World

Pope Francis says 'great powers' failed to act when Jews taken to death camps

Pope Francis on Sunday denounced what he calls the "great powers" of the world for failing to act when there was intelligence indicating Jews, Christians, homosexuals and others were being transported to death camps.

Pope also addresses Christian deaths in gulags and targeting of Armenians

The Vatican says it expects more than one million people to turn out for Francis's major public masses in each country. (Alberto Pizzoli/AFP/Getty Images)

Pope Francis on Sunday denounced what he calls the "great powers" of the world for failing to act when there was intelligence indicating Jews, Christians, homosexuals and others were being transported to death camps in Europe during the Second World War.

He also decried the deaths of Christians in gulags in Russia under the Stalin dictatorship, which followed the war.

The pope's harsh assessments came in impromptu remarks during his visit to Turin, northern Italy, when he told young people he understands how they find it hard to trust the world.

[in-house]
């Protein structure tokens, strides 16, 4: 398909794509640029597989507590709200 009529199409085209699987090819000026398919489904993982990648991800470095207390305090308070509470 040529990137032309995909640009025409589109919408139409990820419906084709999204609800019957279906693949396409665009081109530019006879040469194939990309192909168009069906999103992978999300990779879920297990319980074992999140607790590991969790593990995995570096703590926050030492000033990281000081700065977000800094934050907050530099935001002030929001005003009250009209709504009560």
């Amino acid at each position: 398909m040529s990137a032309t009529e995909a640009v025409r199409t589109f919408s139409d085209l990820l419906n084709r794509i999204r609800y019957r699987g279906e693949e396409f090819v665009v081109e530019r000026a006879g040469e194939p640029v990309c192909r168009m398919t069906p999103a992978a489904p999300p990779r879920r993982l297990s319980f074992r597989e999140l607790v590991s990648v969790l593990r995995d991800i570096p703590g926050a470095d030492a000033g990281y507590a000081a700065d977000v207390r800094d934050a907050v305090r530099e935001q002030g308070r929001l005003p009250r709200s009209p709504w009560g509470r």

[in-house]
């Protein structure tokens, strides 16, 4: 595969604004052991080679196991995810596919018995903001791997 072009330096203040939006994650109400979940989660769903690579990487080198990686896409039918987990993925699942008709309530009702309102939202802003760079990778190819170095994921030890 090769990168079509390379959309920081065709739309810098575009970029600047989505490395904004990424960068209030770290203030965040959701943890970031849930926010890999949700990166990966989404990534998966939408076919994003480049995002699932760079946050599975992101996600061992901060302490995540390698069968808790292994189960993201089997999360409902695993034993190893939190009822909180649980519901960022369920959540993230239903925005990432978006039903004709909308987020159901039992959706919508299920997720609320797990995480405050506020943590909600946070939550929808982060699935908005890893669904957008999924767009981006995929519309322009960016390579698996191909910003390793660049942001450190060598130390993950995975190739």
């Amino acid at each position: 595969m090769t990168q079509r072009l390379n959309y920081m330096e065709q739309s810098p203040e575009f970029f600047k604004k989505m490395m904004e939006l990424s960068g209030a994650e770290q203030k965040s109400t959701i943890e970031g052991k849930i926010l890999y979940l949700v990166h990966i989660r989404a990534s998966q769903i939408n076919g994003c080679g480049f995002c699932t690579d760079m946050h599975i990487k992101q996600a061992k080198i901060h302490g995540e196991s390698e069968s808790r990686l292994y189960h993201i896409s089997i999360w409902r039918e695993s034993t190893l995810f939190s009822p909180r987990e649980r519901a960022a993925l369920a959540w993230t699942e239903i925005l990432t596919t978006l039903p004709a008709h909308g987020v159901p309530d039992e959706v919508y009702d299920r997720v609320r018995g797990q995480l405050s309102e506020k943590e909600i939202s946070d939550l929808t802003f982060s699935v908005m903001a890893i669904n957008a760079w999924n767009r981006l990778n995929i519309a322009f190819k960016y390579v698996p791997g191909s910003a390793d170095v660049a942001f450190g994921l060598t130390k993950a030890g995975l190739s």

"The great powers had photographs of the railway routes that the trains took to Auschwitz to kill Jews, Christians, homosexuals, everybody," Francis said, citing the death camp in Poland, and asked: "Why didn't they bomb" those railroad routes?

Referring to the gulags in Russia, Francis said: `'How many Christians suffered, were killed" there.

Lamenting the cynicism of world players in the 1930s and 1940s, Francis said: "the great powers divided up Europe like a cake."

He also cited what he called the "great tragedy of Armenia."

"In the last century, so many, millions, (of Armenians) died. But where were the great powers then? They were looking the other way," the pope said.

In April, the pope angered Turkey when he referred to the slaughter of Armenians by Turkish Ottomans as "genocide."

In today's world, he told the young people: "Everything is done for money." He criticized those advocating peace while manufacturing or selling arms.

Francis reiterated his view that conflicts in the world today are tantamount to "a Third World War in segments."

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